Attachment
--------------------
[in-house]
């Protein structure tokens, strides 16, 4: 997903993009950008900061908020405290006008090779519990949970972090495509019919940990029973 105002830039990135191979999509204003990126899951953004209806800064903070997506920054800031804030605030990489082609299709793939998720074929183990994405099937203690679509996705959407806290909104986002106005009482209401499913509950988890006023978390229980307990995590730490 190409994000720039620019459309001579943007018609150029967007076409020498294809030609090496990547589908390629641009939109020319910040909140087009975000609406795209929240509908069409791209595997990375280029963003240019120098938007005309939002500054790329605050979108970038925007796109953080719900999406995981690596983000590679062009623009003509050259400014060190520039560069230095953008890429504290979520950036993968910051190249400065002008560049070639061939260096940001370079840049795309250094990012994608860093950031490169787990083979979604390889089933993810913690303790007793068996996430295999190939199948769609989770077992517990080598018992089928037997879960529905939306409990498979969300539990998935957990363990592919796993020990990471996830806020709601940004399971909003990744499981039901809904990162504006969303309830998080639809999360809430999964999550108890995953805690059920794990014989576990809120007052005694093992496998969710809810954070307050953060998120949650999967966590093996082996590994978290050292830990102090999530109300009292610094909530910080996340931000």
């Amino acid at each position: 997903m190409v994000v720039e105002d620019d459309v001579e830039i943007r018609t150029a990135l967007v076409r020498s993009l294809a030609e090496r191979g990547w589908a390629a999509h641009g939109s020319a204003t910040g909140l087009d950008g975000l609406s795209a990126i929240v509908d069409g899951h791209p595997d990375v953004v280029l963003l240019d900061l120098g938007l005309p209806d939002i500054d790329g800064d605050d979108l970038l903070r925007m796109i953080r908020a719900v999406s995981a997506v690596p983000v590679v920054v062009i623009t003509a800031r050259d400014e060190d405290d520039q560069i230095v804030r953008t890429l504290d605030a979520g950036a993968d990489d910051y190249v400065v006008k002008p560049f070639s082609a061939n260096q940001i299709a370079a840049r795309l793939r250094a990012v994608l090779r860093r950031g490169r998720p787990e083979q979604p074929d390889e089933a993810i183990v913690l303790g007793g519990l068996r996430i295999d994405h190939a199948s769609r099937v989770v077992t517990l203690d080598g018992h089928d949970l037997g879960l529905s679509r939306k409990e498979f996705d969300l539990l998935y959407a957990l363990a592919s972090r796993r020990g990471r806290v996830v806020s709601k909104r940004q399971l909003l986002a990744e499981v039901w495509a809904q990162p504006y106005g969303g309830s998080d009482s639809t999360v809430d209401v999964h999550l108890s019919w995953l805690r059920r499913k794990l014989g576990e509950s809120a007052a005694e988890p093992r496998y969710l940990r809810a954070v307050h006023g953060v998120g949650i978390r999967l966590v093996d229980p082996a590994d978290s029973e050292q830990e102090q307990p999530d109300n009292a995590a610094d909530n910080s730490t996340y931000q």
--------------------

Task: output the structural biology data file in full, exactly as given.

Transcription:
[in-house]
């Protein structure tokens, strides 16, 4: 997903993009950008900061908020405290006008090779519990949970972090495509019919940990029973 105002830039990135191979999509204003990126899951953004209806800064903070997506920054800031804030605030990489082609299709793939998720074929183990994405099937203690679509996705959407806290909104986002106005009482209401499913509950988890006023978390229980307990995590730490 190409994000720039620019459309001579943007018609150029967007076409020498294809030609090496990547589908390629641009939109020319910040909140087009975000609406795209929240509908069409791209595997990375280029963003240019120098938007005309939002500054790329605050979108970038925007796109953080719900999406995981690596983000590679062009623009003509050259400014060190520039560069230095953008890429504290979520950036993968910051190249400065002008560049070639061939260096940001370079840049795309250094990012994608860093950031490169787990083979979604390889089933993810913690303790007793068996996430295999190939199948769609989770077992517990080598018992089928037997879960529905939306409990498979969300539990998935957990363990592919796993020990990471996830806020709601940004399971909003990744499981039901809904990162504006969303309830998080639809999360809430999964999550108890995953805690059920794990014989576990809120007052005694093992496998969710809810954070307050953060998120949650999967966590093996082996590994978290050292830990102090999530109300009292610094909530910080996340931000």
């Amino acid at each position: 997903m190409v994000v720039e105002d620019d459309v001579e830039i943007r018609t150029a990135l967007v076409r020498s993009l294809a030609e090496r191979g990547w589908a390629a999509h641009g939109s020319a204003t910040g909140l087009d950008g975000l609406s795209a990126i929240v509908d069409g899951h791209p595997d990375v953004v280029l963003l240019d900061l120098g938007l005309p209806d939002i500054d790329g800064d605050d979108l970038l903070r925007m796109i953080r908020a719900v999406s995981a997506v690596p983000v590679v920054v062009i623009t003509a800031r050259d400014e060190d405290d520039q560069i230095v804030r953008t890429l504290d605030a979520g950036a993968d990489d910051y190249v400065v006008k002008p560049f070639s082609a061939n260096q940001i299709a370079a840049r795309l793939r250094a990012v994608l090779r860093r950031g490169r998720p787990e083979q979604p074929d390889e089933a993810i183990v913690l303790g007793g519990l068996r996430i295999d994405h190939a199948s769609r099937v989770v077992t517990l203690d080598g018992h089928d949970l037997g879960l529905s679509r939306k409990e498979f996705d969300l539990l998935y959407a957990l363990a592919s972090r796993r020990g990471r806290v996830v806020s709601k909104r940004q399971l909003l986002a990744e499981v039901w495509a809904q990162p504006y106005g969303g309830s998080d009482s639809t999360v809430d209401v999964h999550l108890s019919w995953l805690r059920r499913k794990l014989g576990e509950s809120a007052a005694e988890p093992r496998y969710l940990r809810a954070v307050h006023g953060v998120g949650i978390r999967l966590v093996d229980p082996a590994d978290s029973e050292q830990e102090q307990p999530d109300n009292a995590a610094d909530n910080s730490t996340y931000q």